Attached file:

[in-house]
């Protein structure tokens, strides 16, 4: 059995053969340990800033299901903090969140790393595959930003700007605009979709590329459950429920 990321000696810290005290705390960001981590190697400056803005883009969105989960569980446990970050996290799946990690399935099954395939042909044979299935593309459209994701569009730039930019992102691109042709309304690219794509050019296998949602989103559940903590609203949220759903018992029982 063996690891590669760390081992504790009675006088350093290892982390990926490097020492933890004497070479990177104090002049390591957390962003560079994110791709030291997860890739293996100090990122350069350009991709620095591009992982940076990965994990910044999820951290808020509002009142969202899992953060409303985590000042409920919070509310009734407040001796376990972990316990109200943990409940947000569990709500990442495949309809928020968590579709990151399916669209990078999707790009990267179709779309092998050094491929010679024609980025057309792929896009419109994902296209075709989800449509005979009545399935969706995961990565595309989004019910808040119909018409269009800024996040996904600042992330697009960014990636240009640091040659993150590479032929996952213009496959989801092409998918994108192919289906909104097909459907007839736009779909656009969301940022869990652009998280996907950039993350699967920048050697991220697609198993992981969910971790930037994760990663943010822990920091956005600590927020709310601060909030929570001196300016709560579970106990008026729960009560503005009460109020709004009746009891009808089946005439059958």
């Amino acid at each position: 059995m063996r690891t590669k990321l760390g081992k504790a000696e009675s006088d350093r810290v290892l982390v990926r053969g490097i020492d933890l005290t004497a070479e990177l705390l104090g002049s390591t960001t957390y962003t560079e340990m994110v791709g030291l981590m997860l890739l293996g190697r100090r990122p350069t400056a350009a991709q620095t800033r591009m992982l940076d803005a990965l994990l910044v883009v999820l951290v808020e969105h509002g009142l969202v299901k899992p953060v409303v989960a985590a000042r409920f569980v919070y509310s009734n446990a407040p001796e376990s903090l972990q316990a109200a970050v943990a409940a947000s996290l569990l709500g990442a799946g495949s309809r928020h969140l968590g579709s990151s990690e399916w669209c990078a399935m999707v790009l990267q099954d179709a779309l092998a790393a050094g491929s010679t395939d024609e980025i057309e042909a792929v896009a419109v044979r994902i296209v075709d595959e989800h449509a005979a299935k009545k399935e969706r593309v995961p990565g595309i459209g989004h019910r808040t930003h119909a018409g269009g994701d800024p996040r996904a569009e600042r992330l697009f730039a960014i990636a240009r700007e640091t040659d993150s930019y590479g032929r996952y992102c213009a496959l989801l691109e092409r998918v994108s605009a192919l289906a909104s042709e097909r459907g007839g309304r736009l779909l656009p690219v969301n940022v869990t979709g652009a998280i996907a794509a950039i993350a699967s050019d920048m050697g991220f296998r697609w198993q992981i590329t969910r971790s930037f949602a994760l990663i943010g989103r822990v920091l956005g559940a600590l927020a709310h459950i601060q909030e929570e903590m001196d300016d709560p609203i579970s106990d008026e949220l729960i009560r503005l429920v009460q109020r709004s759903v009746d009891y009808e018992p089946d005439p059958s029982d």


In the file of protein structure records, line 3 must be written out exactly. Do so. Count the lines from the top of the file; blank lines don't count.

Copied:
């Amino acid at each position: 059995m063996r690891t590669k990321l760390g081992k504790a000696e009675s006088d350093r810290v290892l982390v990926r053969g490097i020492d933890l005290t004497a070479e990177l705390l104090g002049s390591t960001t957390y962003t560079e340990m994110v791709g030291l981590m997860l890739l293996g190697r100090r990122p350069t400056a350009a991709q620095t800033r591009m992982l940076d803005a990965l994990l910044v883009v999820l951290v808020e969105h509002g009142l969202v299901k899992p953060v409303v989960a985590a000042r409920f569980v919070y509310s009734n446990a407040p001796e376990s903090l972990q316990a109200a970050v943990a409940a947000s996290l569990l709500g990442a799946g495949s309809r928020h969140l968590g579709s990151s990690e399916w669209c990078a399935m999707v790009l990267q099954d179709a779309l092998a790393a050094g491929s010679t395939d024609e980025i057309e042909a792929v896009a419109v044979r994902i296209v075709d595959e989800h449509a005979a299935k009545k399935e969706r593309v995961p990565g595309i459209g989004h019910r808040t930003h119909a018409g269009g994701d800024p996040r996904a569009e600042r992330l697009f730039a960014i990636a240009r700007e640091t040659d993150s930019y590479g032929r996952y992102c213009a496959l989801l691109e092409r998918v994108s605009a192919l289906a909104s042709e097909r459907g007839g309304r736009l779909l656009p690219v969301n940022v869990t979709g652009a998280i996907a794509a950039i993350a699967s050019d920048m050697g991220f296998r697609w198993q992981i590329t969910r971790s930037f949602a994760l990663i943010g989103r822990v920091l956005g559940a600590l927020a709310h459950i601060q909030e929570e903590m001196d300016d709560p609203i579970s106990d008026e949220l729960i009560r503005l429920v009460q109020r709004s759903v009746d009891y009808e018992p089946d005439p059958s029982d």